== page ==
It turns out that Relanxious isn’t just an obnoxious sounding made up word, it’s also the name of a new romantic comedy. Written and to be directed by Christopher Storer, Relanxious is the story of a woman suffering from extreme anxiety problems and a man who is an agoraphobic developing a relationship over the telephone. You see, instead of going out on dates, they just talk about what the dates they would be going on if they weren’t nuts.

read more...

Over two years ago we got to see a whole new side of Ben Foster. With director Oren Moverman‘s The Messenger, Foster gave a quiet and powerful performance, right next to Woody Harrelson, who also showed something we hadn’t seen from him before. With Rampart, the duo continue to explore new territory. Unless I’m mistaken, we haven’t seen Harrelson play a damaged and narcissistic cop, and the same goes for Foster in an unrecognizable appearance as a homeless vet. That type of transformation and change is something Foster seems to embrace. If you know about Oren Moverman’s work ethic, then you’re well-aware he searches for honesty, which Ben Foster obviously has great admiration for. Here’s what Ben Foster had to say about reacting, never having enough time to prepare, and how any director who says they have the answer is full of shit:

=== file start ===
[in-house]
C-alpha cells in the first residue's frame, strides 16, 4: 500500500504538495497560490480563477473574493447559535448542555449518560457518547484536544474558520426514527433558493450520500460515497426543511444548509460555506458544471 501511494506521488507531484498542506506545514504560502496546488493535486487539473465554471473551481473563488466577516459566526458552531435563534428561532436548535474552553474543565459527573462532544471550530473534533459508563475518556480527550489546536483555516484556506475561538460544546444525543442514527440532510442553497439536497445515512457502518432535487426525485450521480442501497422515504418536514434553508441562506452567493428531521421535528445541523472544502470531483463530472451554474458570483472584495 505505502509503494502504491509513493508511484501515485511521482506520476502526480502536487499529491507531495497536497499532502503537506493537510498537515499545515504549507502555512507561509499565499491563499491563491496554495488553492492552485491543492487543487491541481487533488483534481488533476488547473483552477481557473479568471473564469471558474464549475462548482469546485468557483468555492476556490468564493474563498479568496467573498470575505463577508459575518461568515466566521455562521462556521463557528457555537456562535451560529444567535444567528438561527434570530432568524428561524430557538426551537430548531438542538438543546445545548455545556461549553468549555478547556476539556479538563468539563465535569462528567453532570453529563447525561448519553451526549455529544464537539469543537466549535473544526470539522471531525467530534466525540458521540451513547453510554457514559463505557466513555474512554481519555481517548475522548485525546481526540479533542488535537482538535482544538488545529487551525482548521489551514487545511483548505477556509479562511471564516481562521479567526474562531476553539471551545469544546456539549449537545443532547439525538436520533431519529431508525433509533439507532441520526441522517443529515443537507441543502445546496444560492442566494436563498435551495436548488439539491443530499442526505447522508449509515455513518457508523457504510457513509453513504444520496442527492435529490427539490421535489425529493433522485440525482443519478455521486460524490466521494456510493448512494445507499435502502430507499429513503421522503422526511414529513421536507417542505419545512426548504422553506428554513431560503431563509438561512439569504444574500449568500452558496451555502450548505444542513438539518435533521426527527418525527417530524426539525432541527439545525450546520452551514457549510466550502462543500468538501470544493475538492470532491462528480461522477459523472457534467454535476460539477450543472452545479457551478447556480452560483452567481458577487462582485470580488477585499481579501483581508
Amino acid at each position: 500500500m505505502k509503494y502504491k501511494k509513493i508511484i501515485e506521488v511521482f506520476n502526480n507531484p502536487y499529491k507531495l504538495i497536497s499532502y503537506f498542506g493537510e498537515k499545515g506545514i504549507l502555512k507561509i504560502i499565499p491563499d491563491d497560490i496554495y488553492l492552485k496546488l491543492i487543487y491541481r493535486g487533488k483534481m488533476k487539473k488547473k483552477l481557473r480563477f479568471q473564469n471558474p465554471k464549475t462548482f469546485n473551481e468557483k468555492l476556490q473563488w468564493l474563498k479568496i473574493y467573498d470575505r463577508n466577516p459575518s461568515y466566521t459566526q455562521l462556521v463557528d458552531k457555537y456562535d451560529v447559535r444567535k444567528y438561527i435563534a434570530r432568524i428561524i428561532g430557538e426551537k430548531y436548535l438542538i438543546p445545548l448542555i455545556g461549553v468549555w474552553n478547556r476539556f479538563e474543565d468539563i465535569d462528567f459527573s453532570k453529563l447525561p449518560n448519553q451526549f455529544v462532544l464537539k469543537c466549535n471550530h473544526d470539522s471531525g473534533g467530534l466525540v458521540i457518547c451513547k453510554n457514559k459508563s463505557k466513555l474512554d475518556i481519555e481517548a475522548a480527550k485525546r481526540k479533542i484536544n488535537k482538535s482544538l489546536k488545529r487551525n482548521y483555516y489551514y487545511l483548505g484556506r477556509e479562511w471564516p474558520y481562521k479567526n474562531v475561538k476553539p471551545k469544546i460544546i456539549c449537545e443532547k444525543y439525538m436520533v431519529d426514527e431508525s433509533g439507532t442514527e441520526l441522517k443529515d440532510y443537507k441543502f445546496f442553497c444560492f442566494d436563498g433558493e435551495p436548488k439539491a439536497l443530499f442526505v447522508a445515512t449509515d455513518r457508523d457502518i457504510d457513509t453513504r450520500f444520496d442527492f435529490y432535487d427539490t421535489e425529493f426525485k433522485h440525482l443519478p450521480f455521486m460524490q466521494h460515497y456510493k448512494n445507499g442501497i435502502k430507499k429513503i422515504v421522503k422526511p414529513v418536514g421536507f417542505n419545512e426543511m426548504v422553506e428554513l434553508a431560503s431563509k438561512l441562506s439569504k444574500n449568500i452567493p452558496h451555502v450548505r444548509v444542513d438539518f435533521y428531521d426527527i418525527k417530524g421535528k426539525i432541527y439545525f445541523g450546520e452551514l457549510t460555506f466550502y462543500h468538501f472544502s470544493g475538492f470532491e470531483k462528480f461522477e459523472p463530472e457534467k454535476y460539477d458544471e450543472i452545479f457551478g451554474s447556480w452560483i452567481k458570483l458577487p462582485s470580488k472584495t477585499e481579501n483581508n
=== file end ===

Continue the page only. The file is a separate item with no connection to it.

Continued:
read more...